“Thank you for your service.”

Every Veterans Day, I look forward to that message from friends and family members. They all know I served, in part because so many of my stories begin with, “One time when I was in the Marine Corps…”

My response is always the same: “It was my pleasure,” and I truly mean it.

Just as often as I’m thanked for my service, I’m asked, “Why did you serve?” It’s a fair question, considering that we’ve had an all-volunteer force since 1974, so I didn’t have to do it. So when I think of how to answer that question, I reflect on my experiences from my last deployment.


In 2009, I was one of several thousand Marines taking part in Operation Khanjar, the start of President Obama’s “surge” of military forces and civilian advisers into Afghanistan’s Helmand Province.

Every day of that deployment, I carried a gun or had one within reach, patrolling in heavy body armor in areas infested with IEDs and insurgents.

FILE -- The author in the district of Nawa in Helmand province, Afghanistan. 

For months, I’d get just four or five hours of sleep each day, but not always in a row. Instead, I was usually woken up by someone shaking me by the shoulder telling me we had to go on a patrol, the whistle and crack of rockets and machine-gun fire zipping over the walls of our patrol base, or the rumble of a helicopter circling overhead.

Whatever it was, I’d bolt up like I’d been sleeping on a spring and it felt like a scab had been ripped off my eyeballs when I opened my heavy lids.

I was constantly dirty, my feet stunk and itched, my skin was chaffed, and my shoulders ached. I had been shot at, sworn at, spit at, and had dodged a few rocks thrown at me for good measure.


I discovered a previously unknown sense of thirst, where my mouth got so dry it felt like a wire brush had been scraped along the top of my tongue.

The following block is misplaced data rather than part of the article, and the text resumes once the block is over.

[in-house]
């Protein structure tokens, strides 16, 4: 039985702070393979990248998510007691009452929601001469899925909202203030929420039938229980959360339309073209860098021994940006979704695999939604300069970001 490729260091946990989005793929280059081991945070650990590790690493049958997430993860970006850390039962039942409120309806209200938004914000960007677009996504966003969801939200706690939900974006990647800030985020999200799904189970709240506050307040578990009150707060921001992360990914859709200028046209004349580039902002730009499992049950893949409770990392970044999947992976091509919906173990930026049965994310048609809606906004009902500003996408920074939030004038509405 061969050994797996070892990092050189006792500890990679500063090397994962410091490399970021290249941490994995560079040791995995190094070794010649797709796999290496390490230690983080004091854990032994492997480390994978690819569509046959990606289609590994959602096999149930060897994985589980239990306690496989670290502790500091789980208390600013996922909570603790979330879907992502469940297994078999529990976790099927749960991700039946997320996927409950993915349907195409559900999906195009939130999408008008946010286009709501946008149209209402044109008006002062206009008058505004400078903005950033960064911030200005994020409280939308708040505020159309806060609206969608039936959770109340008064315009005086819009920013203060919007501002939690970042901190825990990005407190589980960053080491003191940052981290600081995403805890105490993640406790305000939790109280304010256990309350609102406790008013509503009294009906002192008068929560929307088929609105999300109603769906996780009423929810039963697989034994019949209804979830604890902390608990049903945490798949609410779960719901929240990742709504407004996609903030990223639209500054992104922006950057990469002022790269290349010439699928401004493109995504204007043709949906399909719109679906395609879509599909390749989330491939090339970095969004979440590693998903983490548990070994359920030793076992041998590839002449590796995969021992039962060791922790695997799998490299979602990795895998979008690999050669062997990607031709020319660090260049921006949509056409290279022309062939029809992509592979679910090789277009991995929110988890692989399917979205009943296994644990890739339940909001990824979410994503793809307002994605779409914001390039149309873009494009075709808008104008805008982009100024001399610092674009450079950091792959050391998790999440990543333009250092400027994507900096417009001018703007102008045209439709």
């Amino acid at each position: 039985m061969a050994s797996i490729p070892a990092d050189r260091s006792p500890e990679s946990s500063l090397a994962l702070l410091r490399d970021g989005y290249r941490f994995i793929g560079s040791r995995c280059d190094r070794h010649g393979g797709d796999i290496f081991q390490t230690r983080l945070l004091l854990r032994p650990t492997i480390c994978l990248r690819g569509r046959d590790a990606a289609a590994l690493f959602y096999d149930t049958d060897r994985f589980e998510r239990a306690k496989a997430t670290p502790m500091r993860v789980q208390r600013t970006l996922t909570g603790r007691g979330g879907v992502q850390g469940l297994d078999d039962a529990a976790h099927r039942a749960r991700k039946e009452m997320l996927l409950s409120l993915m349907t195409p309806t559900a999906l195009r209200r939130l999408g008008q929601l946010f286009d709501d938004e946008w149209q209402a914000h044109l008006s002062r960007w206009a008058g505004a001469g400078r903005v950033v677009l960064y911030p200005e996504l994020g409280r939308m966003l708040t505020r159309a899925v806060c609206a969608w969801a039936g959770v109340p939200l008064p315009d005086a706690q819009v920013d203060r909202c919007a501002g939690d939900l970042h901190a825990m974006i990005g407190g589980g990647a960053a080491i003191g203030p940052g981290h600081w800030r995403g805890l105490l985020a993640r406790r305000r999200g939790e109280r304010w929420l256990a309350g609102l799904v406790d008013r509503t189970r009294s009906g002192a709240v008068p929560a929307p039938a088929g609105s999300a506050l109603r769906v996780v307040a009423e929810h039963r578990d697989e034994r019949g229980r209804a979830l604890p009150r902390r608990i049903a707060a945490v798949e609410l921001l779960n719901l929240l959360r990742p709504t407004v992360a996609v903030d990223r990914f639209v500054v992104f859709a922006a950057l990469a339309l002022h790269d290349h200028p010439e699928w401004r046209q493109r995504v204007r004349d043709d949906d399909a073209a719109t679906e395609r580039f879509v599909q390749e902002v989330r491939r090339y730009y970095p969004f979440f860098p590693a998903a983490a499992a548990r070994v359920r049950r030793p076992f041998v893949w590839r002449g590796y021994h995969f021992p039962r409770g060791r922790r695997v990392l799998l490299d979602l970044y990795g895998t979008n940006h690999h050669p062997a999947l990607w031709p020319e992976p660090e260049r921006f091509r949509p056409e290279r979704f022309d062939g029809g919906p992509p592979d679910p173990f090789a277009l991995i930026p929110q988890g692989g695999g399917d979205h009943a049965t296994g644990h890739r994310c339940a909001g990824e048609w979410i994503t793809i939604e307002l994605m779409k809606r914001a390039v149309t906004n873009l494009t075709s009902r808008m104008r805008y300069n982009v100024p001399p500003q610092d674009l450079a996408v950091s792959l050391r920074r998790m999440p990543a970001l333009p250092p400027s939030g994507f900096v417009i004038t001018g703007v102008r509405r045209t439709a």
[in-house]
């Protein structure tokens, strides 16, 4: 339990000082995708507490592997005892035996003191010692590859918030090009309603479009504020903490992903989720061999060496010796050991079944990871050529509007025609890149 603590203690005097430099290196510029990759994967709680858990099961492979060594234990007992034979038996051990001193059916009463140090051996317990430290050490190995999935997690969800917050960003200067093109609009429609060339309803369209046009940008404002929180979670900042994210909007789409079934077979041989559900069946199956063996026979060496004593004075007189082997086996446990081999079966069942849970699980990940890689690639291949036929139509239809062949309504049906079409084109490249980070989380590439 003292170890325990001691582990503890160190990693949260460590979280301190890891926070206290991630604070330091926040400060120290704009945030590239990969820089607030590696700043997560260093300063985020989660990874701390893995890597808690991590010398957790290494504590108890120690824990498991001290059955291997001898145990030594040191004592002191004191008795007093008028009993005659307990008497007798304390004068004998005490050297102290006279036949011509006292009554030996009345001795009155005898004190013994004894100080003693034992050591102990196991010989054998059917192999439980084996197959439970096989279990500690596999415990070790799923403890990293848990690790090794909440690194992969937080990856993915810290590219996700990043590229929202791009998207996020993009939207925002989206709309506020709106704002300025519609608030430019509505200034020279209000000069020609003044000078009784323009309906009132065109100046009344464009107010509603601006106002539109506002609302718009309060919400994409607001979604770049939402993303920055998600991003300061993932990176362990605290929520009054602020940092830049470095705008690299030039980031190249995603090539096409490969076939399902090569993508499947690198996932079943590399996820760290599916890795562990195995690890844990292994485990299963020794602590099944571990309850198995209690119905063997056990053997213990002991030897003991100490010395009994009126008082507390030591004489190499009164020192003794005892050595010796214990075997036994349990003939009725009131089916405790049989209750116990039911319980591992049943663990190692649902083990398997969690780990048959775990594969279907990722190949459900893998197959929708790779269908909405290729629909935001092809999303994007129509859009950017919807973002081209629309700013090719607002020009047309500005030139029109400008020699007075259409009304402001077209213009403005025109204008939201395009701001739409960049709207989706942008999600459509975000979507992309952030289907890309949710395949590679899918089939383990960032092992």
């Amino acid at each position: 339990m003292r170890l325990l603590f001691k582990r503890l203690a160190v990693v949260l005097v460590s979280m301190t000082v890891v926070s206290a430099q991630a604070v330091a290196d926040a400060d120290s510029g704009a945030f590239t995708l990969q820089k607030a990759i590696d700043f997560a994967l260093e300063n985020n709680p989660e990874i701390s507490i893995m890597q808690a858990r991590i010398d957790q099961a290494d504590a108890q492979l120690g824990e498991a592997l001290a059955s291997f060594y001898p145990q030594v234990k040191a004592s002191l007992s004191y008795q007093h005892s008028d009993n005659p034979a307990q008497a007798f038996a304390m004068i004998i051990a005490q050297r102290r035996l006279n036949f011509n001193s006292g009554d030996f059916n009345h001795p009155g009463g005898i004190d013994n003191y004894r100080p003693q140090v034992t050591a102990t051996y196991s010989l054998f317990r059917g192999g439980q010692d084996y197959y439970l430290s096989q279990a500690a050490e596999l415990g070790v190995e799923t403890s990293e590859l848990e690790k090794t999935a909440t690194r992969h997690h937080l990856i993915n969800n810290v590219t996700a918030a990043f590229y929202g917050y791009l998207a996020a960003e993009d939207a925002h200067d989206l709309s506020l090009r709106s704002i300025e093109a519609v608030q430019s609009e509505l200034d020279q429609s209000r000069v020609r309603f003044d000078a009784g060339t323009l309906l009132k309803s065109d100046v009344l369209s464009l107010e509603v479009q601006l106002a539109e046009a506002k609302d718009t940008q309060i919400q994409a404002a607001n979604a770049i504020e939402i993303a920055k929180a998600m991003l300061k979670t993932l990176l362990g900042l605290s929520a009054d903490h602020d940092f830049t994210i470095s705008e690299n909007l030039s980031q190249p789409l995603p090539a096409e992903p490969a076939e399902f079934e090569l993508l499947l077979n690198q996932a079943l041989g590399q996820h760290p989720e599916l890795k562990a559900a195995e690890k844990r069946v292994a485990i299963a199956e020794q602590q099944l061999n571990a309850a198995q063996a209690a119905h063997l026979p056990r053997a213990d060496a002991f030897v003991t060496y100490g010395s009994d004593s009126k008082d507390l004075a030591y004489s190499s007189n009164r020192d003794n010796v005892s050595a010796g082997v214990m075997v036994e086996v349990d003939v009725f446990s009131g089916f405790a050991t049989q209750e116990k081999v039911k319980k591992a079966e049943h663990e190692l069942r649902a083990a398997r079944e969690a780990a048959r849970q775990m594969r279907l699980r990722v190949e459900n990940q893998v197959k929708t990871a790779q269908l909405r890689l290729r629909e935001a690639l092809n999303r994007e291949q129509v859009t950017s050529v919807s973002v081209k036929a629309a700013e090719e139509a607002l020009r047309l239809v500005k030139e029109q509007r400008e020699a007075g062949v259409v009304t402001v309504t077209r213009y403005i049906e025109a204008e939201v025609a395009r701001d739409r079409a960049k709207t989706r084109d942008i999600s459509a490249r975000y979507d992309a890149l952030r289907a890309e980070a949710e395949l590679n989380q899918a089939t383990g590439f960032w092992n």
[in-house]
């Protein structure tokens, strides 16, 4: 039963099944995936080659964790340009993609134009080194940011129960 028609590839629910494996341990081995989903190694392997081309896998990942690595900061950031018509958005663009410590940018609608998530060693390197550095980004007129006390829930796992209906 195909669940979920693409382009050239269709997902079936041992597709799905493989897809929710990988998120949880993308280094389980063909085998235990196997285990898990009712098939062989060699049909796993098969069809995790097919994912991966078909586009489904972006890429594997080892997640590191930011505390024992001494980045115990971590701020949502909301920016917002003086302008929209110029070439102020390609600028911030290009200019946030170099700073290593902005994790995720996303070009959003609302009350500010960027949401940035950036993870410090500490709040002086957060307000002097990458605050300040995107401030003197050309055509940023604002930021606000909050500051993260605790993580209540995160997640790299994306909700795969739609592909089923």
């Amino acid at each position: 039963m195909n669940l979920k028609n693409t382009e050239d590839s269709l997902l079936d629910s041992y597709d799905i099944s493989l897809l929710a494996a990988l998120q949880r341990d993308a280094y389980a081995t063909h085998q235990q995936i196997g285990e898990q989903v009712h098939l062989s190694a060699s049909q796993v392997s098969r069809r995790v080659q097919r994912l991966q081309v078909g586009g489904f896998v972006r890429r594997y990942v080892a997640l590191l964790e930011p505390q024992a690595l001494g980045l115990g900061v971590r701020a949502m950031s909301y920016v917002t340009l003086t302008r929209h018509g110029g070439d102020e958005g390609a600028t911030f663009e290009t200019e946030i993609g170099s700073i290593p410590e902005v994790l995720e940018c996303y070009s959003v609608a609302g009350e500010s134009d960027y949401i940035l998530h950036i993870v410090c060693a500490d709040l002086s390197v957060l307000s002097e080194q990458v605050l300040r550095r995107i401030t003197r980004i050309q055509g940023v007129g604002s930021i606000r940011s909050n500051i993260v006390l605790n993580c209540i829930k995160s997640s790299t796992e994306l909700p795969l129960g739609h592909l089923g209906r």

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I swigged water from a dusty plastic bottle that was at best room temperature, but the “room” was always at least 90 degrees.

I usually ate an MRE, but had my share of boiled goat meat served on a mound of rice when I ate with our Afghan partners. The former almost always guaranteed constipation and the latter, diarrhea.

I missed an anniversary, holidays, and family milestones, including the birth of a child who I wouldn’t meet until he was three months old.

It probably doesn’t sound fun to a lot of people, so what could I possibly have been thankful for?

For Marines like me, it’s the esoteric draw to service, something I’d call “Americanism.”


You can’t define it, for it’s simply a thing of spirit. You can’t touch it for it exists only in the hearts of those who understand its call. But you can sense it in the way Americans seek a way to solve any crisis that has been thrust upon them, helping the nation gain strength and unity in the process.

Lincoln described it at Gettysburg and Patrick Henry before him. Many others have described it in one way or another since.

“Americanism” can mean many things, but for those who have worn a uniform in service to our country, it is a divine birthright that carries with it the responsibilities of guardianship, earned by those who have known and seen oppression, fueled by the strength of free men alert to the evil winds that seek to blow it out.

The Marines I served with in Afghanistan in 2009 knew that sense of Americanism. That’s why they abandoned their selfish interests to deploy to a foreign land to embark on a collective effort more significant than anything they had ever before confronted in their lives.

In doing so, they became part of a tribe that transcended class, age, geography, religion, or education; a tribe that carried the pride not only of their nation but also of their Corps and its centuries of honor and sacrifice.

U.S. Marine Cpl. Christopher Mullins with H&S Company, 1st Battalion, 5th Marines (1/5) patrols through the Nawa bazaar with a Afghan boy in Nawa District, Helmand Province, Afghanistan on Sept. 08, 2009. (U.S Marine Corps photo by Lance Cpl. Jeremy Harris/Released)

Their service – their commitment to Americanism – means that when the warriors of that magnificent tribe grow old, they know that they will never have to just read with envy about the brave deeds and accomplishments of other men, because others will read about what they had done. They did their job, and did it well. They represented the best of Americanism.


It was my honor – indeed, my pleasure – to have served with them.

On this Veterans Day, and every day, I’m thankful to have served.